We often hear that nature provide “ecosystem services” to humanity that would be difficult or impossible to replace if lost, and that support various aspects of human well-being. The evidence and rationale for this view was recently synthesized in the monumental work of the Millennium Ecosystem Assessment.
But ecosystem services strikes many people as a somewhat vague and squishy term. What does it really mean? And with the inevitable trade-offs between the engine of human economic development and nature conservation, how can we estimate the value of these so-called services?
Perhaps the most famous example that addresses this question comes from a historic decision made a decade ago by the government of New York City. The Big Apple was concerned about the declining quality of water in the area that supports its gigantic population and how to ensure a stable and safe water supply into the future. To do so, the city could either (1) build new water filtration plants with a price tag of four to six billion dollars, and annual operating costs of 250 million, or (2) pay to preserve a large forested area in the Catskill Mountains that supplies most of the state’s water, in effect employing a natural ecosystem as a water purification plant. After careful analysis, the City opted to invest $250 million to buy and prevent development on the land in the watershed to protect the natural filtration system. The overhead on this filtration plant involves paying farmers $100 million a year to take measures that keep fertilizers and pesticides out of the waterways. In a nutshell, a cold, economic cost-benefit analysis favored the natural alternative.
But such analyses depend on an openness to alternative ideas (thinking outside the box, to use the current cliche) and, importantly, good data on how the natural system works and its influence on services of value to us. Now a new study published in Global Change Biology provides this kind of data on a global scale for the flood-protection services provided by natural forests. Deforestation has accelerated tremendously in recent decades, with many costs in terms of lost biodiversity, loss of soil fertility, and so on. Forests are also widely believed to protect lowlands against flooding, but this idea has been controversial. The authors of the new study compiled data from 1990 through 2000 from 56 developing countries, and used various sophisticated statistical techniques to show that (1) the frequency of floods is lower in areas with greater natural forest cover, and (2) floods are more frequent in areas that have experienced greater losses of natural forest area. Importantly, these results remained strong even after controlling statistically for effects of rainfall, slope, and area of degraded landscape. Surprisingly, despite the fact that the study compared a wide range of forest types across a global area, with all kinds of other factors that might potentially obscure these trends, the best models nevertheless accounted for more than 65% of the variation in flood frequency, and roughly 14% was explained by forest cover variables alone. And here’s the kicker:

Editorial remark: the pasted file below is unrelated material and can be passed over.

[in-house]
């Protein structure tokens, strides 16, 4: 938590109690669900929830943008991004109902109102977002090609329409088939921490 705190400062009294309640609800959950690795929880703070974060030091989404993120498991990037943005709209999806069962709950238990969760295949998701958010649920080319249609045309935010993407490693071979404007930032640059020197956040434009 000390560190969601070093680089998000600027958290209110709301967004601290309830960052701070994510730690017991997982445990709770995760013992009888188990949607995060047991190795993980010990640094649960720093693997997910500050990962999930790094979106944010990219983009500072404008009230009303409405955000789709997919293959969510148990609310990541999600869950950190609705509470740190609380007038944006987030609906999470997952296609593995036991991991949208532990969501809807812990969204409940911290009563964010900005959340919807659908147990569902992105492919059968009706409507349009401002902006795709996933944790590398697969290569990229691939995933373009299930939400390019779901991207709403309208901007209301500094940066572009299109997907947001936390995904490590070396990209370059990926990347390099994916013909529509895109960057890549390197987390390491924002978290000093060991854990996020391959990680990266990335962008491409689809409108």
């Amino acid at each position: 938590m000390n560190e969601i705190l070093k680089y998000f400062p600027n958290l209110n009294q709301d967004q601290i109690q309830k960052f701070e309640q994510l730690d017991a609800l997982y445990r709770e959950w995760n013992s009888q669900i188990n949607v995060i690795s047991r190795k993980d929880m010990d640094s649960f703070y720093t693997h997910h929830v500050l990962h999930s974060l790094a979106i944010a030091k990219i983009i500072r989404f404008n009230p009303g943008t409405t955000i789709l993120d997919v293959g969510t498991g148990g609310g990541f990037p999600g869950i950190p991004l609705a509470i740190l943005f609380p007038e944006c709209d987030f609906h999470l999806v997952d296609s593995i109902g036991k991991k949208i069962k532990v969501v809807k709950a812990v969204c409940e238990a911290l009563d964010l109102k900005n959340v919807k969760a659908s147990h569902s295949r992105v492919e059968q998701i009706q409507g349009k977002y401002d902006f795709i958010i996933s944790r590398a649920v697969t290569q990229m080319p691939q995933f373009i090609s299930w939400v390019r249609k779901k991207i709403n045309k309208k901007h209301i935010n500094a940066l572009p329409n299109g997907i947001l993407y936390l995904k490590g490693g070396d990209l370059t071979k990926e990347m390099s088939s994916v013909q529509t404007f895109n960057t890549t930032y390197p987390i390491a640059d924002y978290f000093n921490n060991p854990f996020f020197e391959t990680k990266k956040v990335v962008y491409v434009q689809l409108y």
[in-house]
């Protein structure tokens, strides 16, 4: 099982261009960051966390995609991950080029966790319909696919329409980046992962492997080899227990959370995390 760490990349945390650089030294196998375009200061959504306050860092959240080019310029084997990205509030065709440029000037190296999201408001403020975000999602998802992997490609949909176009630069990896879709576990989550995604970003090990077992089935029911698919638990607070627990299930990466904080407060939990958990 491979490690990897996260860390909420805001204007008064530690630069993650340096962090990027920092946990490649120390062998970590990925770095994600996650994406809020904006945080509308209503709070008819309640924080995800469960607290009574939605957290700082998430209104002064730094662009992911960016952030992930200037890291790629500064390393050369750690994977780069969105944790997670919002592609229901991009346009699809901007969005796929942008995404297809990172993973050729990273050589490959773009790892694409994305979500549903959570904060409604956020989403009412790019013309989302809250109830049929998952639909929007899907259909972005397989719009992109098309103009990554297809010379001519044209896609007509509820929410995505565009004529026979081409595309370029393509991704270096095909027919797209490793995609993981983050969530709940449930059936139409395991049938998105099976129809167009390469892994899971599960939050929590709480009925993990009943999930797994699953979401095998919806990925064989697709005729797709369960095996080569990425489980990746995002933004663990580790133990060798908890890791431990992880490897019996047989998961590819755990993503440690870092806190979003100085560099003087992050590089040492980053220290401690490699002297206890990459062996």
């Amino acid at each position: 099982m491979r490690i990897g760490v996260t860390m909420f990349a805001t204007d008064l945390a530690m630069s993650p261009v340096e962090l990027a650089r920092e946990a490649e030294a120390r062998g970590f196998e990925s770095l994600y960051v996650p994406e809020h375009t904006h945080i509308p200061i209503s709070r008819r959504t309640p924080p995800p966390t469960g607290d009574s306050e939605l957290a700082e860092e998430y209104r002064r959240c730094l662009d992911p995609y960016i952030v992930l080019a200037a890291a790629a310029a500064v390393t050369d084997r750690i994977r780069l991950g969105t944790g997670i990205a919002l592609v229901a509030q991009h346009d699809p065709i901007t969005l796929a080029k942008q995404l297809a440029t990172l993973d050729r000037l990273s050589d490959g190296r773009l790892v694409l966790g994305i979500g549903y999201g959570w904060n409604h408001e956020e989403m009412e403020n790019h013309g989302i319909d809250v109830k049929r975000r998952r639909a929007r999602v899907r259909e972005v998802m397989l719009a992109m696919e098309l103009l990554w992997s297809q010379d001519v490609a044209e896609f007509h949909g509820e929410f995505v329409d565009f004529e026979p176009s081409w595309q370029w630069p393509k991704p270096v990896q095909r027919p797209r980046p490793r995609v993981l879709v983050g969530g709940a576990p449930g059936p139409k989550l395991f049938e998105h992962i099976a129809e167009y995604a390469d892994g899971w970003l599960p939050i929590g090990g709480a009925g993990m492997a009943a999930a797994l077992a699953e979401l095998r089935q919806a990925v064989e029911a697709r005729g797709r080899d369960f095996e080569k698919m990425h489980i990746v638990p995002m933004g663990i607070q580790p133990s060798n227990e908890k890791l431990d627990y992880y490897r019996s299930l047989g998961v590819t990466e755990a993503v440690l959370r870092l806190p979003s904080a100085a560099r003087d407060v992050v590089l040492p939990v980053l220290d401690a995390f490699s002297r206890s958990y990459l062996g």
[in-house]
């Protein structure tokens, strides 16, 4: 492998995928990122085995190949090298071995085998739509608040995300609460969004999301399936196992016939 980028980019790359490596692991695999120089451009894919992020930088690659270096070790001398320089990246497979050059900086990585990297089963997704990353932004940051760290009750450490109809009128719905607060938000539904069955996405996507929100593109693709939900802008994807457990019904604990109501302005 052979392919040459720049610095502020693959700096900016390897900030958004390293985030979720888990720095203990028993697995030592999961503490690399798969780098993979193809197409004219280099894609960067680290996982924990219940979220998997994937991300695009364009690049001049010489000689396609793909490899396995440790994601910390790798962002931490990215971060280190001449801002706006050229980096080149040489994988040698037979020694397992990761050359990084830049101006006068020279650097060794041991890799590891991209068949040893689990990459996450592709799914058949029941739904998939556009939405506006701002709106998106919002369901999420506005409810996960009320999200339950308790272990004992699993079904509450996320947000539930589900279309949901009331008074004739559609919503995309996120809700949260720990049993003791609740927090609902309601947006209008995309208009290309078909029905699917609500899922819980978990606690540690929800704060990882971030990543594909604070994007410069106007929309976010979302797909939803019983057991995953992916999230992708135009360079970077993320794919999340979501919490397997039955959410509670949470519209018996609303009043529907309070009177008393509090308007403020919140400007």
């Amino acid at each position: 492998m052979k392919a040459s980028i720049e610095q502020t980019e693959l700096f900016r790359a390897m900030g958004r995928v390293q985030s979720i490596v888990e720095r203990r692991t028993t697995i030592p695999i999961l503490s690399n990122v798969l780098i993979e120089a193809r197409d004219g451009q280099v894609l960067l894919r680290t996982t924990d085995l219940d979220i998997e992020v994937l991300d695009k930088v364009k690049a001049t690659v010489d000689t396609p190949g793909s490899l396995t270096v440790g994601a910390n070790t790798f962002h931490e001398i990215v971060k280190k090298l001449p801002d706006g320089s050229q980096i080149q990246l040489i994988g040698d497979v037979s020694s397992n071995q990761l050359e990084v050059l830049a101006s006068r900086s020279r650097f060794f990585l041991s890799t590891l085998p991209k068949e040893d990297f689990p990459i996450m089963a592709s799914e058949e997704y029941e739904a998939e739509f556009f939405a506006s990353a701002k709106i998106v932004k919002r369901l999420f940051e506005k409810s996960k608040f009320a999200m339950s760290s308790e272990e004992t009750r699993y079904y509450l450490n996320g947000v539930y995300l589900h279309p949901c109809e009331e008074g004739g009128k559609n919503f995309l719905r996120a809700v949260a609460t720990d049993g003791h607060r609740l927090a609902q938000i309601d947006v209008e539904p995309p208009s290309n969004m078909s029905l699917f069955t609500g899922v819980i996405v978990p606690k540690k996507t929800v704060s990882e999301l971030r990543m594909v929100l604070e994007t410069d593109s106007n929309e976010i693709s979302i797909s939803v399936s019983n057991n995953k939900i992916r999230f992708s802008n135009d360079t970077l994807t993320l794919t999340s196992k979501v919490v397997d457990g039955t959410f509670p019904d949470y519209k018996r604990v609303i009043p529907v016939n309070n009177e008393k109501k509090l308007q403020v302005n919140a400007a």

“During the decade investigated, nearly 100 000 people were killed and 320 million people were displaced by floods, with total reported economic damages exceeding US$1151 billion . . . Based on an arbitrary decrease in natural forest area of 10%, the model-averaged prediction of flood frequency increased between 4% and 28% among the countries modeled. Using the same hypothetical decline in natural forest area resulted in a 4–8% increase in total flood duration. These correlations suggest that global-scale patterns in mean forest trends across countries are meaningful with respect to flood dynamics.”
The bottom line, therefore, is that rampant forest loss is likely to exacerbate the frequency of flood-related disasters, potentially impacting millions of poor people throughout the world, and causing trillions of dollars (yes, that’s a “t”) in damage in developing economies in the coming decades. This synthesis of global data emphasizes that protection of existing forests and active reforestation of appropriate degraded land may reduce flood-related catastrophes.
So forests are not only important sources of renewable products like wood, or nice places for a stroll or camping trip to regain your mental balance, they are natural sources of flood insurance. And we need all the insurance we can get in this rapidly changing world.
[Source: Bradshaw, C.J.A., N.S. Sodhi, K. S.-H. Peh, and B.W. Brook. 2007. Global evidence that deforestation amplifies flood risk and severity in the developing world. Global Change Biology (OnlineEarly Articles). doi:10.1111/j.1365-2486.2007.01446.x]